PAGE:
EPA Seeks Input on Existing Programs that Protect Water Quality from Forest Road Discharges

On Tuesday, November 10, EPA published a Federal Register Notice to solicit public input and information on existing public and private sector programs that address stormwater discharges from forest roads. This information will assist EPA in responding to the Environmental Defense Center, Inc. remand that requires EPA to consider whether the Clean Water Act requires the Agency to regulate forest roads. This notice does not imply that EPA has made any decision to do so. EPA is considering the implementation, effectiveness, and scope of a variety of existing programs in addressing water quality impacts attributable to stormwater discharges from forest roads prior to making any decision. EPA is also coordinating with other Federal agencies to assess the need for additional stormwater controls, consistent with Federal law, including the recent 2014 amendments to the Clean Water Act.

State drinking water programs should consider providing any available information that might exist on source water/water quality protection programs that address forest roads in your state, or sharing this request with any of your water systems that are undertaking these types of projects.  Comments must be received on or before January 11, 2016.  You may submit comments using Docket ID No. EPA-HQ-OW-2015-0668 through the Federal eRulemaking Portal at: http://www.regulations.gov.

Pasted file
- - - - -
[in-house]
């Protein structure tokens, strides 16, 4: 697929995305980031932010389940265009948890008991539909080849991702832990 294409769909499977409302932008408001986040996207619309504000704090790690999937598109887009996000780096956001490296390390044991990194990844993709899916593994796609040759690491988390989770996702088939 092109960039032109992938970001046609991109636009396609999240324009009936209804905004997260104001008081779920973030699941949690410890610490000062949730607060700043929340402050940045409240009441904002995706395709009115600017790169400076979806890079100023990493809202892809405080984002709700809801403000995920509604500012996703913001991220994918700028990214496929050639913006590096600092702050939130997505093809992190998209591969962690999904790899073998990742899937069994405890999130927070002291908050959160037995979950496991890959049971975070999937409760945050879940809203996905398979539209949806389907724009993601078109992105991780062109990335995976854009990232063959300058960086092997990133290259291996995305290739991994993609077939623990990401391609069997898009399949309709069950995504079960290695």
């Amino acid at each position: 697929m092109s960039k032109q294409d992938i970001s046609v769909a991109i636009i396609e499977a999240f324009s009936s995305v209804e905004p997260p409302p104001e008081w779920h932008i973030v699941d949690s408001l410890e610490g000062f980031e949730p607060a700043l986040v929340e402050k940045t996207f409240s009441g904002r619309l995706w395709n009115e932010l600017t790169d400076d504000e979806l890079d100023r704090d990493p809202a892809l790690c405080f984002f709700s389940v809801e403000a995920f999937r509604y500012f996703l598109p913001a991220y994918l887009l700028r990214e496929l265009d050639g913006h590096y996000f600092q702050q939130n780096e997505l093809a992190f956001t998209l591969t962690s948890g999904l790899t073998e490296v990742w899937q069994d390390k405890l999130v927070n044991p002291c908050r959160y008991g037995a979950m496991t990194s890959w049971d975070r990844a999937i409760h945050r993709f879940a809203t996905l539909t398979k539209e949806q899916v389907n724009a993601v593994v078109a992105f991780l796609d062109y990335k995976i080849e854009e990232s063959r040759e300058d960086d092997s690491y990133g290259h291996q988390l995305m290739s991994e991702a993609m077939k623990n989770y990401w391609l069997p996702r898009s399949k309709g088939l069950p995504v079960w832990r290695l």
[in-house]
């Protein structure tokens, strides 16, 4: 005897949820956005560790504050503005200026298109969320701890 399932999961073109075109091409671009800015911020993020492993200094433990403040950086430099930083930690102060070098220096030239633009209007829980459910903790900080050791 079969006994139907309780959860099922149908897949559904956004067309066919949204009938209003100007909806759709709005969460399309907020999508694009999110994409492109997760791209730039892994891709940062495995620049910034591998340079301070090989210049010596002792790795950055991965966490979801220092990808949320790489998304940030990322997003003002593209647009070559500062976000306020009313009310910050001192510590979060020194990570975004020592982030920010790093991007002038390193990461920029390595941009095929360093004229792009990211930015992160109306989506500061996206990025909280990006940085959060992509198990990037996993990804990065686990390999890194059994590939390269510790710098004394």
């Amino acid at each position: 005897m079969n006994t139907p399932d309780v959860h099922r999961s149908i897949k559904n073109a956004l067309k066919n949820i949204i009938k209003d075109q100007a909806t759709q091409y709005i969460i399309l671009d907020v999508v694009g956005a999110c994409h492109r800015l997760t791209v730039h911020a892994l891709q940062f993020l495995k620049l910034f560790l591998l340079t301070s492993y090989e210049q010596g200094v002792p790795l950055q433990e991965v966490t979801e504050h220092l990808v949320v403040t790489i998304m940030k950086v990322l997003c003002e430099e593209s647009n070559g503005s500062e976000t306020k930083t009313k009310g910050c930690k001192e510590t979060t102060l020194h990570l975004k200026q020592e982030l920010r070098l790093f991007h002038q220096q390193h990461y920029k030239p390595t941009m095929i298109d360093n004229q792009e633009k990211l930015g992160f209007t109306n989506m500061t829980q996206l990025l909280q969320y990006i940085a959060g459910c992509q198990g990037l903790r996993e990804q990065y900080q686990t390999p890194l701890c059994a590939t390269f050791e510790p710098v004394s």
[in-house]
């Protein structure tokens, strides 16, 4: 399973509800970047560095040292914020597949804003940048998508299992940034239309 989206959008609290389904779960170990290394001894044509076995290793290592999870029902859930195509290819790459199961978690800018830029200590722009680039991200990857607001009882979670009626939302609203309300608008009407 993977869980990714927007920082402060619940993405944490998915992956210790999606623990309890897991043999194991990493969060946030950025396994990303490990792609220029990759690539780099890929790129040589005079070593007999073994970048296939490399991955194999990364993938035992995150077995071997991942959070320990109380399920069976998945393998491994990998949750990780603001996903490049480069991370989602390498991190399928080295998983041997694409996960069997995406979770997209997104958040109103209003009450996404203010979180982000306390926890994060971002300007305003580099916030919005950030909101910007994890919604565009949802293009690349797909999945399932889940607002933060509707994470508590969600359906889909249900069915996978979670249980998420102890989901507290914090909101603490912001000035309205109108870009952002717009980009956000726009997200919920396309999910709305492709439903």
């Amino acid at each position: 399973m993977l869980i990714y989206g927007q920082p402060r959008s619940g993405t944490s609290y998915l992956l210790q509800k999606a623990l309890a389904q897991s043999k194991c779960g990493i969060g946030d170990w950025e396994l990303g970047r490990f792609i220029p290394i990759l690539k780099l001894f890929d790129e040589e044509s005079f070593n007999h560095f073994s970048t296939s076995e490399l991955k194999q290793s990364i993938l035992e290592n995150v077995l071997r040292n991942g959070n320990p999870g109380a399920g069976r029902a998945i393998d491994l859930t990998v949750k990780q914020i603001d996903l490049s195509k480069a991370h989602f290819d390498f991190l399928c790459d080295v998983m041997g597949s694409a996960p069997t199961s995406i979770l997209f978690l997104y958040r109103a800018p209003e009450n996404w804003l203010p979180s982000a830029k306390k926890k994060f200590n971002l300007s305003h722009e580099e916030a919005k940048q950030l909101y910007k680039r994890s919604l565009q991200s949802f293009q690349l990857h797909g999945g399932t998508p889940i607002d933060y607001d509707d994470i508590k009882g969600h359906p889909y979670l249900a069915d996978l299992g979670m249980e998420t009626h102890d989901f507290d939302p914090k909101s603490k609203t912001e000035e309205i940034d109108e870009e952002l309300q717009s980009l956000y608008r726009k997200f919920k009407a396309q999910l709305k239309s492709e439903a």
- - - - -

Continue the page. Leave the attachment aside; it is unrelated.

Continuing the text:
2016 USDA Water Conservation Funding and Two New Focus Areas for Ogallala Aquifer Initiative

USDA’s  Natural Resources Conservation Service (NRCS) has announced $8 million in funding and two new focus areas for the Ogallala Aquifer Initiative (OAI) in Fiscal Year 2016.  The OAI supports targeted, local efforts to help farmers and ranchers conserve the quality and quantity of water.  This funding is now available for two new focus areas in Oklahoma and the Middle Republican Natural Resource District in Nebraska, in addition to the seven current and ongoing focus areas in five states (Nebraska, Kansas, Colorado, New Mexico, and Texas).

The Ogallala Aquifer has suffered in recent years from increased periods of drought and declining water resources.  It is the largest aquifer in the US and the primary water source for the High Plains region.  Covering nearly 174,000 square miles, it supports the production of nearly one-fifth of the wheat, corn, cotton and cattle produced in the US and supplies 30 percent of all water used for irrigation in the US.  NRCS analysis of Environmental Quality Incentives Program (EQIP) conservation projects in the region, including those implemented through OAI, estimated reduced water withdrawals of at least 1.5 million acre-feet, or 489 billion gallons of water, from 2009 through 2013 and an energy savings equivalent of almost 33 million gallons of diesel fuel due to reduced irrigation.  For more information on the 2016 OAI, view the press release.

Registration Now Open for Nov 13th CWA-SDWA Toolkit Webinar on NPS and 319 Programs

GWPC, ACWA, and ASDWA are pleased to announce that registration is now open for the Fourth CWA-SDWA Toolkit Webinar on NPS and 319 Programs.  We hope you will join us and invite your fellow Clean Water Act colleagues to participate with you.  This is a great way to get together with them to start or enhance your working relationship.  Registration is free and open to anyone who is interested in participating.

REGISTER HERE:  https://attendee.gotowebinar.com/register/5149810469171201282

DATE:  Friday, November 13, 2015

TIME:  3:00pm to 4:30pm (eastern time)

TITLE:  Fourth CWA-SDWA Toolkit Webinar: Using Nonpoint Source and Clean Water Act 319 Programs to Protect and Preserve Drinking Water Quality